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The N.W. Lathe

Nothing is know of the origins of the little N.W. lathe save that it appeared, price 2 : 15 : 0d, at the 1923 Model Engineer Exhibition in London on Stand No. 1  taken by the distributors Thorn & English, Engineers and Tool Merchants of Chandos Street in Slough.
The N.W. was 18" long overall. with a 12" bed, a 2
3/8" centre height, could hold  8" between centres and, unusually for a cheap, small lathe of the time, had a hole though its plain-bearing headstock spindle--though only of 3/8" diameter. The simple carriage was driven along the steel-bar bed by a 3/8" diameter Whitworth feedscrew set below the bed's centre line and supported at its tailstock end by what looks to have been a rather flimsy bracket.
A single, swivelling slide rest was fitted, mounted on a tall boss formed as part of the carriage. Carrying a 3-step headstock pulley designed to accept a round leather belt, the headstock spindle would have run in simple plain spilt bearings with lubrication through flip-top oilers. Unfortunately the distributors offered no countershaft, or other drive system, thought no doubt the sort of impecunious enthusiast at whom the lathe was aimed would not have found it too difficult to make one up from scrap.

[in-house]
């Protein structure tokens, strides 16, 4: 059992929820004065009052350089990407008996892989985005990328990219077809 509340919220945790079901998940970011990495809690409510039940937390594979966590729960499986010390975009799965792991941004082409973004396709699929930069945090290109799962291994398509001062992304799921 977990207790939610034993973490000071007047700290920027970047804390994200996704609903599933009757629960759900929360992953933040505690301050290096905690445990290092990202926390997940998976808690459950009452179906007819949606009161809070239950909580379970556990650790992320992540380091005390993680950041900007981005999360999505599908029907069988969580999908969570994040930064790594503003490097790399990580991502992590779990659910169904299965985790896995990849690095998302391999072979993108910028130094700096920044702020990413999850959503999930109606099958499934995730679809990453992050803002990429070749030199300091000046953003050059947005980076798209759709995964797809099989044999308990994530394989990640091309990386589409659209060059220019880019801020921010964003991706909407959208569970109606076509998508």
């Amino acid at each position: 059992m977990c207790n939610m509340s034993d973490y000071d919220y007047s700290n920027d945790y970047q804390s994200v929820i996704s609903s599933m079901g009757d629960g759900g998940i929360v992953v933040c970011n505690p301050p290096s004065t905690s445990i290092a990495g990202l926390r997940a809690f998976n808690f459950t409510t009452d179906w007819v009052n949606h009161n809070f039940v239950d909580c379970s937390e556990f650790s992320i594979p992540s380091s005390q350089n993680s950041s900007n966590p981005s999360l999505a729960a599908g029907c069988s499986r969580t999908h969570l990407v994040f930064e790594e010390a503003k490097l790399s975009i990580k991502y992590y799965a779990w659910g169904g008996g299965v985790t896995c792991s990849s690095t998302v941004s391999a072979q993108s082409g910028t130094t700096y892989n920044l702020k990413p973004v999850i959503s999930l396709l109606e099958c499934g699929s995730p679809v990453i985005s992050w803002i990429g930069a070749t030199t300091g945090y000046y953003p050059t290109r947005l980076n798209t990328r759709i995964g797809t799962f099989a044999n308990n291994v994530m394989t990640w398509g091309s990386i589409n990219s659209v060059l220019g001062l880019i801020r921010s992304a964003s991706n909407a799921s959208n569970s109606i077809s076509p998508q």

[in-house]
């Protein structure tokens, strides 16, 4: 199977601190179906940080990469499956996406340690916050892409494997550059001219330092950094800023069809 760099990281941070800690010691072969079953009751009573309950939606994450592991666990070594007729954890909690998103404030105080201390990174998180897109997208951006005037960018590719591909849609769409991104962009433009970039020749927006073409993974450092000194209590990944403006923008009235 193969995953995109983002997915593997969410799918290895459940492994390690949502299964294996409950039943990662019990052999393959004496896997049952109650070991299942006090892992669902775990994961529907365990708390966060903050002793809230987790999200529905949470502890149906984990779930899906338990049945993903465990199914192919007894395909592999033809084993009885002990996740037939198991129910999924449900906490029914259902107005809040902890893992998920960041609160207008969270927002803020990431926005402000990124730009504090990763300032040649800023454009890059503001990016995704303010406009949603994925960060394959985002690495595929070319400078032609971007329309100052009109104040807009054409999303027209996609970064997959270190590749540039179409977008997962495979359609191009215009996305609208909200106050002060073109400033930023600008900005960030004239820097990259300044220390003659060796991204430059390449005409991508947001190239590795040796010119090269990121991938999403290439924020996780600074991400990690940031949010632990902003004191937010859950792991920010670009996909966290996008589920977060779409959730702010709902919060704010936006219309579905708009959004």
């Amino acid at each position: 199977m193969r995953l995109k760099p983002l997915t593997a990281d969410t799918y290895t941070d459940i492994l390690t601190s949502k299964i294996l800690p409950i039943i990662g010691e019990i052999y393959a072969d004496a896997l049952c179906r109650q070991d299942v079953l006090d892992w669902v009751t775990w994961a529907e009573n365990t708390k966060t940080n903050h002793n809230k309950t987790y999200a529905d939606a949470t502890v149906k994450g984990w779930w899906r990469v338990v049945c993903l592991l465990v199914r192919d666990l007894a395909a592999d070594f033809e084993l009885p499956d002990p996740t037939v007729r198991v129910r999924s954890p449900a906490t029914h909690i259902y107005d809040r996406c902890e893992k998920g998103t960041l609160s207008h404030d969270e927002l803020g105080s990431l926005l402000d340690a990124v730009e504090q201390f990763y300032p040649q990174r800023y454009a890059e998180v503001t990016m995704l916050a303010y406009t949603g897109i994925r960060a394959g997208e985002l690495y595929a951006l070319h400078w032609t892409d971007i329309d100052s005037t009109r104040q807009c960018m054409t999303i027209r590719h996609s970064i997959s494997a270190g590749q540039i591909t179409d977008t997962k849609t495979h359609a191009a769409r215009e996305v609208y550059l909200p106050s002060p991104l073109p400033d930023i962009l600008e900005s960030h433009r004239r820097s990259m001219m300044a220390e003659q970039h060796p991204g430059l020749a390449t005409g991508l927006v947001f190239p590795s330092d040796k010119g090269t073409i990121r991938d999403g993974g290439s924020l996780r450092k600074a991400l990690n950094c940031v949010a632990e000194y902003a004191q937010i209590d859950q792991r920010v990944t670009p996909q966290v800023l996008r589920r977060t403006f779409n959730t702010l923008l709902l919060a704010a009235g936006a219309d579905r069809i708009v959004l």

Both carriage and tailstock would seem, from the illustration, to each have had a slot-head screw at each end - presumably bearing against some sort of pad in an effort to line everything up.
If you have an "N.W." lathe please do make contact..